The Norway helicopter crash, which killed 13 people including a British oil worker, was caused by technical failure and not human error, according to investigators.
Eleven passengers and two crew were killed after the aircraft came down near the city of Bergen on Friday.
British oil worker Iain Stuart, from Laurencekirk in Aberdeenshire, was among those who died in the crash.
Norway’s Accident Investigation Board said today that its probe and visual evidence indicated sudden mechanical failure, according to reports.
The twisted wreckage of the salvaged helicopter which crashed on Friday (Picture: AIBN / NTB scanpix via AP)
The memory unit retrieved from the Flight Data and Cockpit Voice Recorder (Picture: AFP/Getty Images)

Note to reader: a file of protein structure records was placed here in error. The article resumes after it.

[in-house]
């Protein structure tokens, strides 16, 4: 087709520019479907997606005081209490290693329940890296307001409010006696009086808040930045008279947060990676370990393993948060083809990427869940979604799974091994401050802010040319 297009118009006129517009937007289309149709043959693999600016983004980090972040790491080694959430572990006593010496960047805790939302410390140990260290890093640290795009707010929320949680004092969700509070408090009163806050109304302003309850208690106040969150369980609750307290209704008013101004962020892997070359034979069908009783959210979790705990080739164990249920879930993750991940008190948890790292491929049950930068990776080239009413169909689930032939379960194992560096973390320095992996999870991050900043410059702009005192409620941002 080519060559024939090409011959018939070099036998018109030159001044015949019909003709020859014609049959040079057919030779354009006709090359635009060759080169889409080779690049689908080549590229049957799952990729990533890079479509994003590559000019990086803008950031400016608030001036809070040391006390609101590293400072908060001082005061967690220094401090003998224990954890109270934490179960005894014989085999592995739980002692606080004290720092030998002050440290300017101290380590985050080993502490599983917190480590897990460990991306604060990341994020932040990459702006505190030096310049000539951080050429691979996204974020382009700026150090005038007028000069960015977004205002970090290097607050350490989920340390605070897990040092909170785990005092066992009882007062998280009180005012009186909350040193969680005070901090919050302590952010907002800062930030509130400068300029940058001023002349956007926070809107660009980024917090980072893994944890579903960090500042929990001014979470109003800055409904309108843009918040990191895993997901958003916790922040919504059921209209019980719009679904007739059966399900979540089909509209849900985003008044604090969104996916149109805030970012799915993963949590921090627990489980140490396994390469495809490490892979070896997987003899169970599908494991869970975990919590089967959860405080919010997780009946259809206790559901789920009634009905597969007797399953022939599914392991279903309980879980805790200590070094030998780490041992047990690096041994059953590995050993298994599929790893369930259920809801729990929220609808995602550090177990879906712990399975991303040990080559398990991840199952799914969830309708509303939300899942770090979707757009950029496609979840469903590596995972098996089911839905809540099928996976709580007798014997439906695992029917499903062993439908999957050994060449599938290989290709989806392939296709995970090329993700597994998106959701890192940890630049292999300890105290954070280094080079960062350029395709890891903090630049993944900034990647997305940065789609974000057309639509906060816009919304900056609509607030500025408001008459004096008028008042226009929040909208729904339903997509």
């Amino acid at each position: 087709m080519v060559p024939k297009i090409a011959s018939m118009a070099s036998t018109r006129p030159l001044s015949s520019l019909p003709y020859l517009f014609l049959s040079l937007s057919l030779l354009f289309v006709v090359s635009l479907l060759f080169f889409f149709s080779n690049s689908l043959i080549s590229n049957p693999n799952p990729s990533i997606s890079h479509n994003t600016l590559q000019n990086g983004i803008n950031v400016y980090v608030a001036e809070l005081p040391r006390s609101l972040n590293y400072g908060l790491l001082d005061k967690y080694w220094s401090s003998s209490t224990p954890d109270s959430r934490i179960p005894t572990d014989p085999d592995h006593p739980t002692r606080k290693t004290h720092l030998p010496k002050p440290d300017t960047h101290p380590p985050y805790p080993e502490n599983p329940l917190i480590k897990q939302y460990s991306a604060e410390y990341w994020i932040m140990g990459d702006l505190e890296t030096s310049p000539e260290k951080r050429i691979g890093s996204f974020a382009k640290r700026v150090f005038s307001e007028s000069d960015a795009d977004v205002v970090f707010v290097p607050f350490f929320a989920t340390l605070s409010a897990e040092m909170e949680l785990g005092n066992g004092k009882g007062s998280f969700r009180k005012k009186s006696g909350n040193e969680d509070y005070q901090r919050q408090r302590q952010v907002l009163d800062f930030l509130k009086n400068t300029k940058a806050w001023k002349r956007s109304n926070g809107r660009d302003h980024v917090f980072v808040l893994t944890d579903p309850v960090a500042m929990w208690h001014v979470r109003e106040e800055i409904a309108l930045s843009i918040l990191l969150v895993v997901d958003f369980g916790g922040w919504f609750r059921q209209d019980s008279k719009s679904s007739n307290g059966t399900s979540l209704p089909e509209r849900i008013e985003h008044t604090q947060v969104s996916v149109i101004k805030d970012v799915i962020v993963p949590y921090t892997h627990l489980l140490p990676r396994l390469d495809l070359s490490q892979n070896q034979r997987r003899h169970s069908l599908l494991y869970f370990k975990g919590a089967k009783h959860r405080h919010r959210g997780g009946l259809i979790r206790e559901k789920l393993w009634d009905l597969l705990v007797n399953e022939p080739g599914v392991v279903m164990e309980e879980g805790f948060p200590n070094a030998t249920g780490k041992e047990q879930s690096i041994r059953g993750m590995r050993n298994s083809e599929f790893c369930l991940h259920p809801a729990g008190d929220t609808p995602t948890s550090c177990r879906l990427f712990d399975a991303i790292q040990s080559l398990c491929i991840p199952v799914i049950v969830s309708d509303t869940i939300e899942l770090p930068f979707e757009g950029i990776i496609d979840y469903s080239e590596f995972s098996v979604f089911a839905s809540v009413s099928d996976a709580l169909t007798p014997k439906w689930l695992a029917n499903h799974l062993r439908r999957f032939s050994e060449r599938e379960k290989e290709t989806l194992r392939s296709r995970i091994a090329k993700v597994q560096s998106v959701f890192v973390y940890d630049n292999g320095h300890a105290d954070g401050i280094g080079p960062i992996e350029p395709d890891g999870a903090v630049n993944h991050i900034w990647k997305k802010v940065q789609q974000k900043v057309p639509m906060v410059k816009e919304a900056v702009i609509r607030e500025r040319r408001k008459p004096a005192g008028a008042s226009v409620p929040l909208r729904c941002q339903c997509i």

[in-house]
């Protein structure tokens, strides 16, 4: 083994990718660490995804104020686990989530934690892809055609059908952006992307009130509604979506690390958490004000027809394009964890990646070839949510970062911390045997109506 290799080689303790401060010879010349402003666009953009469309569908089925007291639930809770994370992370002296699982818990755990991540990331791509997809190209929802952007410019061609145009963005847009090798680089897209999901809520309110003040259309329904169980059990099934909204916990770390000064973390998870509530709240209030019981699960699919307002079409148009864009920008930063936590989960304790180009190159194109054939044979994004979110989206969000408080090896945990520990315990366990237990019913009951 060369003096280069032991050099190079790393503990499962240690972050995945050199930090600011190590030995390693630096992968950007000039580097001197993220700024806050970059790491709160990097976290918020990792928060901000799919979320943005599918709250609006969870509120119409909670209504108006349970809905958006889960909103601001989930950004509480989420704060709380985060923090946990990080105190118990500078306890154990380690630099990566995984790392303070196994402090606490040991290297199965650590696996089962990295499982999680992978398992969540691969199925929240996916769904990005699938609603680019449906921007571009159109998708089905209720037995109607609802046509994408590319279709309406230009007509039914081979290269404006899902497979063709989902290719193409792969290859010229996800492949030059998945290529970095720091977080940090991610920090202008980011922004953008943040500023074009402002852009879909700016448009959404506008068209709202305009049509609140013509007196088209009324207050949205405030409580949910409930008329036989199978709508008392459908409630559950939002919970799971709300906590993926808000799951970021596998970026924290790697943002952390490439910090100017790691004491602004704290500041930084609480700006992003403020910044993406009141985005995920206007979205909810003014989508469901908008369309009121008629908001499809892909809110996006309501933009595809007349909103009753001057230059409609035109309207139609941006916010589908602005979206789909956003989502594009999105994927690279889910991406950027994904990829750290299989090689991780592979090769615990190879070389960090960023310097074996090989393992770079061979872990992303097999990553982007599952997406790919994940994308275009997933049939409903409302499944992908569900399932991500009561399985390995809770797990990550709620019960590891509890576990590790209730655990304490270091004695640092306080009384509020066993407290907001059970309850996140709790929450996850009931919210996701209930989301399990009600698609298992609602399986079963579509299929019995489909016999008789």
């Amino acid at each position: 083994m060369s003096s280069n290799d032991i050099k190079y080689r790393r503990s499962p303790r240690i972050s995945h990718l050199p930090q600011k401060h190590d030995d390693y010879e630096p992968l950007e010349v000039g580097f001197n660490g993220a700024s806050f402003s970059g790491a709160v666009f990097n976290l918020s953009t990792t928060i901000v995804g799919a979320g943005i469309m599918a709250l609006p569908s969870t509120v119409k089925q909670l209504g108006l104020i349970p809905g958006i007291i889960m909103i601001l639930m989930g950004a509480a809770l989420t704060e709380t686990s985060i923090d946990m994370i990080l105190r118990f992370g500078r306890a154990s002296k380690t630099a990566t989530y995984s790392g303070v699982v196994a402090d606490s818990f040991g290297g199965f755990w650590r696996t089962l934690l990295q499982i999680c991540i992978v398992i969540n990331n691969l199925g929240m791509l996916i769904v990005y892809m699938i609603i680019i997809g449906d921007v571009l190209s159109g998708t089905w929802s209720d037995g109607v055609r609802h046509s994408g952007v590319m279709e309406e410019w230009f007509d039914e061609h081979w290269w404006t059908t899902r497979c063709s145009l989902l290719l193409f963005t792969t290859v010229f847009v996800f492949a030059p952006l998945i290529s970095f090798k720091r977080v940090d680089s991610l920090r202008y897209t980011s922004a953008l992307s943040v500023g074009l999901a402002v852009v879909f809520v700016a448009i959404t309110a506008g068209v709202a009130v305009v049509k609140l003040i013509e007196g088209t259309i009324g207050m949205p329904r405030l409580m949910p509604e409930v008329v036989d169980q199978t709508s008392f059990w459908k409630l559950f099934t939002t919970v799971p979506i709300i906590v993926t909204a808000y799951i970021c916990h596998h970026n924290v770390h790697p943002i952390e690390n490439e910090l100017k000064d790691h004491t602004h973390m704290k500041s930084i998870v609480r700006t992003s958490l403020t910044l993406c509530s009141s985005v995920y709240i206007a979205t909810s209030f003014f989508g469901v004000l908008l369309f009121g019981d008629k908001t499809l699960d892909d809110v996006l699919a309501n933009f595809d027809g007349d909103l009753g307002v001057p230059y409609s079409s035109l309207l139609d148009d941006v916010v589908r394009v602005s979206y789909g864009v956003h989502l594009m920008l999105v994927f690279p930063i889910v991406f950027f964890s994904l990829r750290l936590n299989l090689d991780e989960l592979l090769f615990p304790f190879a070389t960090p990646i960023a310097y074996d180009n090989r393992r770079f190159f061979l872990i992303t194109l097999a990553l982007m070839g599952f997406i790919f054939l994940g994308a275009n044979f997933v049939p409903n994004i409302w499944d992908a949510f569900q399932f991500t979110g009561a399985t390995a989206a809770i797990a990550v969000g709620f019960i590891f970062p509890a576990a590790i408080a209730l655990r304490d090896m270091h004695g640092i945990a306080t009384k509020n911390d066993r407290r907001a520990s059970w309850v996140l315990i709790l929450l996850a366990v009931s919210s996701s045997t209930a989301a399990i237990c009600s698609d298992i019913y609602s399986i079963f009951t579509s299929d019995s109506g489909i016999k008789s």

But the board did not elaborate, saying a full investigation would take time.
The Super Puma was travelling from the North Sea Gullfaks B oil field, around 74 miles off the Norwegian coast when it crashed en route to Flesland Airport.
The tragedy led to the Civil Aviation Authority grounding all UK commercial passenger flights using the Airbus EC225LP – or Super Puma – model.
While a team from the UK’s Air Accidents Investigation Branch (AAIB) is assisting with the crash investigation.
The helicopter was en route to Flesland Airport (Picture: Getty)
A police officer talks to members of the media on Friday (Picture: AFP/Getty)
Mr Stuart’s family have said they are devastated by his death.
A statement released by relatives of the 41-year-old said: ‘Iain was a loving husband and devoted father to his two children and as a family we are heartbroken.
‘He was a caring son, brother, uncle and friend to many.’
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